When my children were little I took them back to one of my favorite childhood haunts - a ginormous swim park carved out of a mountainside and surrounded by a pristine man- made beach. This wonderland was complete with diving boards jutting out of high rocky crags, trapeze swings, and death-defying slides which dumped brave swimmers into pools of churning water. I described to them in detail the mesmerizing boardwalk complete with the smell of chili dogs, cheesy fries, and the sound of blaring music. After hours of driving, we pulled up in front of this iconic park and walked up to the chain-linked fence and peered in. They must have moved the swim park somewhere else! In its place stood a small, dirty, concrete swimming pool. It had one swing and slide in the kiddie end of the pool, a dirty sand pile, and a small concession stand where I am sure my mother would never have let me eat! I was devastated!
Now I will leave it to you to decide if my childish memory was to blame or if time had eroded the once magnificent park. Either way, things change. From experience we know that things are either changing for the better or for the worse and that leads me to my point....
Megan and I were privileged to attend the HSLDA Leaders Conference in Orlando recently. It had been several years since I was actively involved with HSLDA or in a leadership capacity in my state organization, so I was curious to "peek through the fence" again. I am delighted to report that not only has no one moved the park, but HSLDA is bigger, better, and stronger than ever before!
This conference was a time for leaders to come together to renew, refresh, and re-tool - but definitely not retire! I was so encouraged to see many still in leadership roles providing wisdom and guidance even though their own children had long ago completed their academic schooling. HSLDA is the kind of organization that fosters that type of commitment.
I was excited to see young people who attended college with Megan now in places of leadership and innovation. These young people with fresh ideas and insights are contributing and learning from the experience and wisdom of their elders. How refreshing to see a living, breathing organization that is replenishing itself in order to leave a legacy for future generations!
I was able to attend multiple workshops and visit with many of the state leaders. I was thrilled with a theme I heard repeatedly: raising a generation that loves the Lord, themselves, and others is the real measure of a successful home education.
Thank you Michael Farris and Mike Smith for responding to God's call to start HSLDA to advocate for family and freedom and for continuing to propel it forward for future generations. I know my family will be eternally grateful...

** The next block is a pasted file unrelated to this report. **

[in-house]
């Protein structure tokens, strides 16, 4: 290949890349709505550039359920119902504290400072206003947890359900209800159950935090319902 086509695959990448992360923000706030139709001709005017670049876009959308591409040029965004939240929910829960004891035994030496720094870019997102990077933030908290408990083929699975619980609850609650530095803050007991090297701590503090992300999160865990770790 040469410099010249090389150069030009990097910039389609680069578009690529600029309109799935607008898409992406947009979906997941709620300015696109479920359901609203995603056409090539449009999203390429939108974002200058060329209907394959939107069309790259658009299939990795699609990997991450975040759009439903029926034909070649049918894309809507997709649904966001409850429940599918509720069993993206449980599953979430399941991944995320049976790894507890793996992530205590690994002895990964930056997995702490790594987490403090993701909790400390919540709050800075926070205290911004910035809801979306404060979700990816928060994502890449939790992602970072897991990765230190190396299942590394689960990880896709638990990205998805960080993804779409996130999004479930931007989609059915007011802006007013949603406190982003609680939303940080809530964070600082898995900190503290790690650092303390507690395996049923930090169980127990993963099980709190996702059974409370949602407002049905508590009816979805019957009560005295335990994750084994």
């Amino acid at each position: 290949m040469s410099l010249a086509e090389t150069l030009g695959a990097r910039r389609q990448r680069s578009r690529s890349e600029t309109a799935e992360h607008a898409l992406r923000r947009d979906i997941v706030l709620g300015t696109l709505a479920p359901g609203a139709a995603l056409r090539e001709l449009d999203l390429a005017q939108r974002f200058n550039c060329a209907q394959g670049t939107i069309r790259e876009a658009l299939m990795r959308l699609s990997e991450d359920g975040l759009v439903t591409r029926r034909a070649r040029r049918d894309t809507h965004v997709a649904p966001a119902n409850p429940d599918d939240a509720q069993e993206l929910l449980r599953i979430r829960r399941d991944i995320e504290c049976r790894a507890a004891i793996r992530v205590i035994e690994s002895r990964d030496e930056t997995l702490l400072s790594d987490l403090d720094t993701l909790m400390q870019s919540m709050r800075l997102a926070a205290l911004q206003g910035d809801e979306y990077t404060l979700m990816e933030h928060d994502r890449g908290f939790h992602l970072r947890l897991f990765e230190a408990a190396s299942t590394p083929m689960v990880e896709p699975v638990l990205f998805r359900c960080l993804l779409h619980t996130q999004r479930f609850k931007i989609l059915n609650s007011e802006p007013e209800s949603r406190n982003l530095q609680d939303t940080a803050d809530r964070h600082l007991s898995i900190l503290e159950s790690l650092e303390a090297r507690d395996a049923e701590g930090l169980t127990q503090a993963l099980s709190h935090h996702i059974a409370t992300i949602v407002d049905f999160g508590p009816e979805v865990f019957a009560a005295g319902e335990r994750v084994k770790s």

(And thanks for the opportunity to "peek through the fence"!)
I could say so many things about the HSLDA Leaders Conference. I think it was brilliant to have the conference in Orlando - one of the happiest places on earth! I was so glad that they scheduled a “play day” in the middle of the conference so we could visit the local attractions (a major bonus for those of us who love Disney:) And I really loved getting to re-connect with HSLDA leadership, staff, and spouses.
But I think the best things about the conference were carbon-based life-forms, approximately 8-12 years of age. When you volunteer for a conference, you are never sure what you will be asked to do. So when I was asked to help out with the Middle Grade Cartoon Camp, I had no idea what lay ahead of me...
Now, let me say something directly to the state, national, and international HSLDA leaders – YOUR KIDS BLEW ME AWAY! They were not simply quiet, well-behaved, little versions of you. They were unique, fun, creative, interactive, social, intelligent, and amazing little people!
I have spent years teaching kids of all different ages and backgrounds in various settings. The kids at this conference (whether in class, in the halls, or other settings) were kind, respectful, and well-behaved. I even was able to join two delightful young ladies in this age group for the Ladies’ Tea. (They might have been better behaved than I was – you’ll have to ask my mom to be sure:)
But what was refreshing to me was that they were all still kids...in the very best sense. Fred Rogers loved to say, "The greatest gift you ever give is your honest self." I am so glad to see homeschooling parents raising such unique and delightful people who get to be their honest selves.
When introducing Dr. Farris at the closing banquet, Dr. Roger Sayre stated that while familiarity may breed contempt in some cases, familiarity with Michael Farris led to further respect. I MUST echo this for the children that I had the privilege of interacting with over the four days of the conference. Unflattering homeschool stereotypes may be alive and well, but they were blissfully absent from this group.
Thank you parents – you are doing an amazing job!
p.s. For those of you Adventures in Odyssey fans out there, I got to meet Phil Lollar!!!! Big thanks to Jeremiah Lorrig and Peter Forbes for helping make it happen. :)